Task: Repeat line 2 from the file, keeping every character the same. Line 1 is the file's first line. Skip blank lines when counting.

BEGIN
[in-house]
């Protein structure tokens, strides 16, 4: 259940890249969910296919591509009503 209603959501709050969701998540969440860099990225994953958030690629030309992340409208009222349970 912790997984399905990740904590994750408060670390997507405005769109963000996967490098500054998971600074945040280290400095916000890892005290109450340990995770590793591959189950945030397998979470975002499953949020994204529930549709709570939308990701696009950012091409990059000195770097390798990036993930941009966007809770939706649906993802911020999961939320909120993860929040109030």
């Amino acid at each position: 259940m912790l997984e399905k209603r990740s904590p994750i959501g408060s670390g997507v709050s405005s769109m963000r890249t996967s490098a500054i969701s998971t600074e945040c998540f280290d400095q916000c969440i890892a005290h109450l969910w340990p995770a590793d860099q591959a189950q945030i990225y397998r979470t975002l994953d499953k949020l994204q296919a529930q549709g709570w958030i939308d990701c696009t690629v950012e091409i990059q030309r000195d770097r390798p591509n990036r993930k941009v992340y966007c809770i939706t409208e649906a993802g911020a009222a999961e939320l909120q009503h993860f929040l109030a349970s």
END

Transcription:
């Protein structure tokens, strides 16, 4: 259940890249969910296919591509009503 209603959501709050969701998540969440860099990225994953958030690629030309992340409208009222349970 912790997984399905990740904590994750408060670390997507405005769109963000996967490098500054998971600074945040280290400095916000890892005290109450340990995770590793591959189950945030397998979470975002499953949020994204529930549709709570939308990701696009950012091409990059000195770097390798990036993930941009966007809770939706649906993802911020999961939320909120993860929040109030």